Amar’e Stoudemire, Monta Ellis To Work Out For NBA Teams

Amar’e Stoudemire and Monta Ellis will hold a private workout for at least five NBA teams next week, tweets Jordan Schultz of ESPN. He states that both players have overcome past injuries and are hoping to catch the attention of a contender, such as the Lakers, that has several roster spots to fill. The session is set for Monday evening in Las Vegas.

Stoudemire, 36, hasn’t played in the NBA since the 2015/16 season when he got into 52 games for the Heat. He has been playing for Hapoel Jerusalem, a team he co-owns in the Israeli Premier Basketball League. He briefly retired in 2017, but decided to return to the game after spending time in the BIG3 League last summer.

The last NBA experience for the 33-year-old Ellis came with the Pacers during the 2016/17 season. He was a regular part of Indiana’s rotation, playing 74 games and averaging 8.5 points per night. However, the team opted to use the stretch provision on him that summer to unload his contract. He will receive $2,245,400 a year from the Pacers through the 2021/22 season.

Photo courtesy of USA Sports Images.

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24 thoughts on “Amar’e Stoudemire, Monta Ellis To Work Out For NBA Teams

    • KnicksFanCavsFan

      Stoudemire is already playing in the Big 3. He looked in pretty good snapshot. He looked slimmed down. Would not be shocked if a team signed him for the minimum. Not much of a risk.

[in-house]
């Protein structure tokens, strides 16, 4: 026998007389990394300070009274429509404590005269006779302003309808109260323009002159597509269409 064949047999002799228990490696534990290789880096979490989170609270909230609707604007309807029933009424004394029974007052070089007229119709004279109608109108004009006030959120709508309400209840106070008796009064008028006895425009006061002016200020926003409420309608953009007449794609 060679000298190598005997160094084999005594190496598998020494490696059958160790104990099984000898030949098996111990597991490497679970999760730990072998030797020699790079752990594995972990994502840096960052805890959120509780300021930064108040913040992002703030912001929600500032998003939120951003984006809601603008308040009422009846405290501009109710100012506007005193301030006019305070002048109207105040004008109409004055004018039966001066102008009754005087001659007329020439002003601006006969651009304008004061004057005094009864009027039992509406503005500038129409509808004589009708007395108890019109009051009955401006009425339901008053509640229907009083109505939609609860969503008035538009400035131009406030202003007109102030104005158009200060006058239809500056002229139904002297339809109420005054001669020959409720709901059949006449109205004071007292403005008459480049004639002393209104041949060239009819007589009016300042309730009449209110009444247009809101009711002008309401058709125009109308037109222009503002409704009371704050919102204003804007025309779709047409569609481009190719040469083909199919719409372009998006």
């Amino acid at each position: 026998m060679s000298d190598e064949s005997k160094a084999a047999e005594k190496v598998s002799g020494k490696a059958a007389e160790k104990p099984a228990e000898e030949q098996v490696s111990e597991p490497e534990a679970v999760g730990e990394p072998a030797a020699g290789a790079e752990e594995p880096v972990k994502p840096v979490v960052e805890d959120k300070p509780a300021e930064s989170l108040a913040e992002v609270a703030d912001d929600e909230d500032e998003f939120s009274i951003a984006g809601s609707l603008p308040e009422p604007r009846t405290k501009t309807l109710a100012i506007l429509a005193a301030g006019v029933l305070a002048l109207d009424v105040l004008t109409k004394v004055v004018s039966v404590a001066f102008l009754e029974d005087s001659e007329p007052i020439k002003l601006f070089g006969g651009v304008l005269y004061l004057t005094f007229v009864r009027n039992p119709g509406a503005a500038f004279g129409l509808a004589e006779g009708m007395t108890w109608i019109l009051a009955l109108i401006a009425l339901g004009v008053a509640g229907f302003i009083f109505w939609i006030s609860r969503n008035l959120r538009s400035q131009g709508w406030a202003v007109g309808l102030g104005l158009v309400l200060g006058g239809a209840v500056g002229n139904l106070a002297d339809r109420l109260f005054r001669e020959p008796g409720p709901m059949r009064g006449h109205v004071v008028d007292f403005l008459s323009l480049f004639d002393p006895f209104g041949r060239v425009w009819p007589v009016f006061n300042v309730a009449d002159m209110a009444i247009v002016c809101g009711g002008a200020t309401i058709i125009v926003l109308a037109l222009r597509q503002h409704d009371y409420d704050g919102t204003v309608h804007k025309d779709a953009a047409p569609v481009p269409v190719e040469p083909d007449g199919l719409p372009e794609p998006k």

1. hiflew

    This is one reason why I think players should have to go to college and play. Because once they’ve been in the league for 15 years, there is no question in their mind they are done. These old HS guys like A’mare and Ellis think just because they are younger that they don’t have 15 years worth of NBA on their legs. But they do.

    It’s over guys, go find Ice Cube and play some 3 on 3.

    • jeremy

      Amar’e is in the big 3 . But probably wants one last shot at the NBA and Ellis I think since he only 33 might be a decent shooter off the bench

      • hiflew

        He might be 33, but he still has all those games on his legs. That was the whole point of my comment. These HS guys end up a lot older than their ages compared to college guys. If you are playing 82 games a year when you are 19-22 compared to 38 games a year in those same 4 years that is an additional 2 full seasons worth of games on your legs. That adds up when you get older.

        • jump shot

          In theory it sounds correct but actually you’re dead wrong about the mileage. 98% of hs kids coming into the league barely play early in their careers – much less than they would have as freshmen and sophomores. Sure, you have your Kobes and LeBrons, but they’re more the exceptions than the rule. In fact, most hs entrants fade out of the league than excell in it. Mileage at age 33 isnt an issuer for most of them because most of them don’t even get that far. At that point, its more about if they’re “good enough” than if they still have any legs left. Ellis is a perfect example.

          • JoeM84